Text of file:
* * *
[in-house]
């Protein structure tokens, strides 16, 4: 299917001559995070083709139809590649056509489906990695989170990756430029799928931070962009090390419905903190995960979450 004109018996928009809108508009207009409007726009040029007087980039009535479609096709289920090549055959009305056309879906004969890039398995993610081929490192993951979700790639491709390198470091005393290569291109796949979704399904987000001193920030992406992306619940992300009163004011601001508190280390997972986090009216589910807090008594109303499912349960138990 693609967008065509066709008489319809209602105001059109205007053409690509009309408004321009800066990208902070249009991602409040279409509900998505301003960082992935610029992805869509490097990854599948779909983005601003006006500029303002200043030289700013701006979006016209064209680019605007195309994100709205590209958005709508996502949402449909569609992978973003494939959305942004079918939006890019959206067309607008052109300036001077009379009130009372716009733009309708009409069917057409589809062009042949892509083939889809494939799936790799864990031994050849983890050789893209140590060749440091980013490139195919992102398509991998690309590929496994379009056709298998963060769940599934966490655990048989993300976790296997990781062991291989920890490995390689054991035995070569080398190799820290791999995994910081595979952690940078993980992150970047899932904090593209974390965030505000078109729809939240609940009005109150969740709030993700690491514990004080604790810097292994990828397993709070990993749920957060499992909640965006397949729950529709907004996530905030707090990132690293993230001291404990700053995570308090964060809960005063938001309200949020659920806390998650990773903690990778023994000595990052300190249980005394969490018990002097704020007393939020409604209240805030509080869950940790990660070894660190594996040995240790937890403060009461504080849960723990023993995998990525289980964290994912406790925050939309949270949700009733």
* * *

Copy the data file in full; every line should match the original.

[in-house]
């Protein structure tokens, strides 16, 4: 299917001559995070083709139809590649056509489906990695989170990756430029799928931070962009090390419905903190995960979450 004109018996928009809108508009207009409007726009040029007087980039009535479609096709289920090549055959009305056309879906004969890039398995993610081929490192993951979700790639491709390198470091005393290569291109796949979704399904987000001193920030992406992306619940992300009163004011601001508190280390997972986090009216589910807090008594109303499912349960138990 693609967008065509066709008489319809209602105001059109205007053409690509009309408004321009800066990208902070249009991602409040279409509900998505301003960082992935610029992805869509490097990854599948779909983005601003006006500029303002200043030289700013701006979006016209064209680019605007195309994100709205590209958005709508996502949402449909569609992978973003494939959305942004079918939006890019959206067309607008052109300036001077009379009130009372716009733009309708009409069917057409589809062009042949892509083939889809494939799936790799864990031994050849983890050789893209140590060749440091980013490139195919992102398509991998690309590929496994379009056709298998963060769940599934966490655990048989993300976790296997990781062991291989920890490995390689054991035995070569080398190799820290791999995994910081595979952690940078993980992150970047899932904090593209974390965030505000078109729809939240609940009005109150969740709030993700690491514990004080604790810097292994990828397993709070990993749920957060499992909640965006397949729950529709907004996530905030707090990132690293993230001291404990700053995570308090964060809960005063938001309200949020659920806390998650990773903690990778023994000595990052300190249980005394969490018990002097704020007393939020409604209240805030509080869950940790990660070894660190594996040995240790937890403060009461504080849960723990023993995998990525289980964290994912406790925050939309949270949700009733």